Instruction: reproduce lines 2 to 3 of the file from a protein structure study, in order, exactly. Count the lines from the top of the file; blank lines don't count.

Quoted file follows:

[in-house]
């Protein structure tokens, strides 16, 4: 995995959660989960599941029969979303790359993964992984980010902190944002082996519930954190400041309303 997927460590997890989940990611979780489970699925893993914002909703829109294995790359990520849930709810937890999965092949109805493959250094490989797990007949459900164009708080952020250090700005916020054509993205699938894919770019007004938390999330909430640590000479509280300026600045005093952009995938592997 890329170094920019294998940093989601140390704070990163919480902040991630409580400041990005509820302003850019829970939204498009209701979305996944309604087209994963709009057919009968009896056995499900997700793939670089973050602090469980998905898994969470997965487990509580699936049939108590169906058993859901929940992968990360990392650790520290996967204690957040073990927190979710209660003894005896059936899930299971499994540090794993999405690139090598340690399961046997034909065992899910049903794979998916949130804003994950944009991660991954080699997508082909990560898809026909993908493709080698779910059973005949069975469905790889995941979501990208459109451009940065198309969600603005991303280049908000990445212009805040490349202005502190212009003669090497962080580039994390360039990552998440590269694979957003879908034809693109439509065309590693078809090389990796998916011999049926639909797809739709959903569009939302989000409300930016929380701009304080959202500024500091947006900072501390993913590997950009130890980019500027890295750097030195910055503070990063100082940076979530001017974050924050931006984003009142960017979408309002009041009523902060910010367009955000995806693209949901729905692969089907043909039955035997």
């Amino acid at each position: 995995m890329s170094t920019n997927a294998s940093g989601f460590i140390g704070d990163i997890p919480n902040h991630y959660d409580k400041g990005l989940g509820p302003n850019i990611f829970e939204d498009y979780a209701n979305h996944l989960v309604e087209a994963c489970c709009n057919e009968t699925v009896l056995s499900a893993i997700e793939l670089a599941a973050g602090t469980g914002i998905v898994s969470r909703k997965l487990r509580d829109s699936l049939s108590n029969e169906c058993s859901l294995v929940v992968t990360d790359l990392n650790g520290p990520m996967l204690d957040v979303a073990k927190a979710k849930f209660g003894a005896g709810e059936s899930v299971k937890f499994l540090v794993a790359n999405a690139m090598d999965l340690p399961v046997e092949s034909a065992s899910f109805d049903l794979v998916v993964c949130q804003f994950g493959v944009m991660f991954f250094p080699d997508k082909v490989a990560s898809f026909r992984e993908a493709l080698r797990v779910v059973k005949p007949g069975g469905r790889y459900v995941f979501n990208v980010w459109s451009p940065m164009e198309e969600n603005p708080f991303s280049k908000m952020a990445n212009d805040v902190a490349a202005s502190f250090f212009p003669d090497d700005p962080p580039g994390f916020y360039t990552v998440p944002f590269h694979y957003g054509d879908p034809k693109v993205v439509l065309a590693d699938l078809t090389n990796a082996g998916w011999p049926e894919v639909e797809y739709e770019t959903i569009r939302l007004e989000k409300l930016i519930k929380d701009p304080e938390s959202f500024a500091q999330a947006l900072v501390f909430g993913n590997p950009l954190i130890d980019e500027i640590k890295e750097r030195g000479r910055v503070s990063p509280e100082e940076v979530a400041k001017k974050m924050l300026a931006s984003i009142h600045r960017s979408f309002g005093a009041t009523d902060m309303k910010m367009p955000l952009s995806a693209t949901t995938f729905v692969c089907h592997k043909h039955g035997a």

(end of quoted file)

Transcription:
């Protein structure tokens, strides 16, 4: 995995959660989960599941029969979303790359993964992984980010902190944002082996519930954190400041309303 997927460590997890989940990611979780489970699925893993914002909703829109294995790359990520849930709810937890999965092949109805493959250094490989797990007949459900164009708080952020250090700005916020054509993205699938894919770019007004938390999330909430640590000479509280300026600045005093952009995938592997 890329170094920019294998940093989601140390704070990163919480902040991630409580400041990005509820302003850019829970939204498009209701979305996944309604087209994963709009057919009968009896056995499900997700793939670089973050602090469980998905898994969470997965487990509580699936049939108590169906058993859901929940992968990360990392650790520290996967204690957040073990927190979710209660003894005896059936899930299971499994540090794993999405690139090598340690399961046997034909065992899910049903794979998916949130804003994950944009991660991954080699997508082909990560898809026909993908493709080698779910059973005949069975469905790889995941979501990208459109451009940065198309969600603005991303280049908000990445212009805040490349202005502190212009003669090497962080580039994390360039990552998440590269694979957003879908034809693109439509065309590693078809090389990796998916011999049926639909797809739709959903569009939302989000409300930016929380701009304080959202500024500091947006900072501390993913590997950009130890980019500027890295750097030195910055503070990063100082940076979530001017974050924050931006984003009142960017979408309002009041009523902060910010367009955000995806693209949901729905692969089907043909039955035997």
């Amino acid at each position: 995995m890329s170094t920019n997927a294998s940093g989601f460590i140390g704070d990163i997890p919480n902040h991630y959660d409580k400041g990005l989940g509820p302003n850019i990611f829970e939204d498009y979780a209701n979305h996944l989960v309604e087209a994963c489970c709009n057919e009968t699925v009896l056995s499900a893993i997700e793939l670089a599941a973050g602090t469980g914002i998905v898994s969470r909703k997965l487990r509580d829109s699936l049939s108590n029969e169906c058993s859901l294995v929940v992968t990360d790359l990392n650790g520290p990520m996967l204690d957040v979303a073990k927190a979710k849930f209660g003894a005896g709810e059936s899930v299971k937890f499994l540090v794993a790359n999405a690139m090598d999965l340690p399961v046997e092949s034909a065992s899910f109805d049903l794979v998916v993964c949130q804003f994950g493959v944009m991660f991954f250094p080699d997508k082909v490989a990560s898809f026909r992984e993908a493709l080698r797990v779910v059973k005949p007949g069975g469905r790889y459900v995941f979501n990208v980010w459109s451009p940065m164009e198309e969600n603005p708080f991303s280049k908000m952020a990445n212009d805040v902190a490349a202005s502190f250090f212009p003669d090497d700005p962080p580039g994390f916020y360039t990552v998440p944002f590269h694979y957003g054509d879908p034809k693109v993205v439509l065309a590693d699938l078809t090389n990796a082996g998916w011999p049926e894919v639909e797809y739709e770019t959903i569009r939302l007004e989000k409300l930016i519930k929380d701009p304080e938390s959202f500024a500091q999330a947006l900072v501390f909430g993913n590997p950009l954190i130890d980019e500027i640590k890295e750097r030195g000479r910055v503070s990063p509280e100082e940076v979530a400041k001017k974050m924050l300026a931006s984003i009142h600045r960017s979408f309002g005093a009041t009523d902060m309303k910010m367009p955000l952009s995806a693209t949901t995938f729905v692969c089907h592997k043909h039955g035997a």